Hoosier SCCA eSports Super Tour, Now With More GRM

Courtesy Andre Jamison

What the blow-by-blow reports and fully narrated replays don’t fully show: From our behind-the-wheel perspective, the SCCA has definitely raised the bar on quality, approachable sim racing during a period of time when not everyone has access to real-world motorsports events. 

And it’s not just racers looking to pass some time until real-life tracks become more accessible. Many have found sim racing to be a viable outlet to express their competitive desires, regardless of the current situation. 

The result is–at least for the Hoosier Racing Tire SCCA eSports Super Tours–a level of competition that is reaching the point of something like an SCCA Major or a Solo National Tour. The front of the field is getting superhumanly faster, while the middle of the group is finding that they have to work diligently to constantly improve their skills, lest they be left permanently behind. The back of the field is being ground into a fine, Dunning-Kruger power and scattered at sea.


Courtesy SCCA

This is not to intimidate anyone, however. The upside of this level of competition is that the level of bone-headedness is almost nonexistent. Racing is almost universally clean, and if you are in one of the groups where skill building is in order, there are few better places to hone those skills: Novices are welcomes with open arms–provided they display courtesy and proper track demeanor–and the SCCA eSports Discord channel is becoming an excellent resource for trading knowledge, driving and setup tips. Then add in the old-fashioned encouragement and support.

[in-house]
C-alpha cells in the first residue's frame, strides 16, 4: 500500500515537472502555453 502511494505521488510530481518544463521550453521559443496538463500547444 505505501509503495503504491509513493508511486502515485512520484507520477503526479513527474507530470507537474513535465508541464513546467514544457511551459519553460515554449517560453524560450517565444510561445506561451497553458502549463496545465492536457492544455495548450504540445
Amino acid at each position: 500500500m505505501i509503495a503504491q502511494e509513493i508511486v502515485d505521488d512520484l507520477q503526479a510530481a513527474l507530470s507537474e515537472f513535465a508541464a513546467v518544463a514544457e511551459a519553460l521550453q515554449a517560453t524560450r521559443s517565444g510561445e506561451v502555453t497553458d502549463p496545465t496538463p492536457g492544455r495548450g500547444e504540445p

The second season of the Hoosier eSports Super Tour started this past Thursday at the virtual Virginia International Raceway. What’s new? Look for another voice in the press box as our own J.G. Pasterjak will join a rotation that already includes Gregg Ginsberg and Larry MacLeod.


Courtesy Andre Jamison

Author’s note: The above 300 words were mostly written because I got smoked and have very little to report from behind the wheel. After qualifying mid-pack in the MX-5 Cup division, I was involved in an incident on lap 2 that took me out of the race. 

It was a “clean” incident and is just one of those things that is going to happen when you get nearly 60 Miatas all trying to share the same strip of asphalt. If nothing else, running in a series like this has improved my driving and concentration level dramatically, and even small gains against a tough field like this feel like major victories. If you’re on the fence about joining a highly competitive series like this, I can vouch for this particular one unreservedly.


Courtesy Andre Jamison

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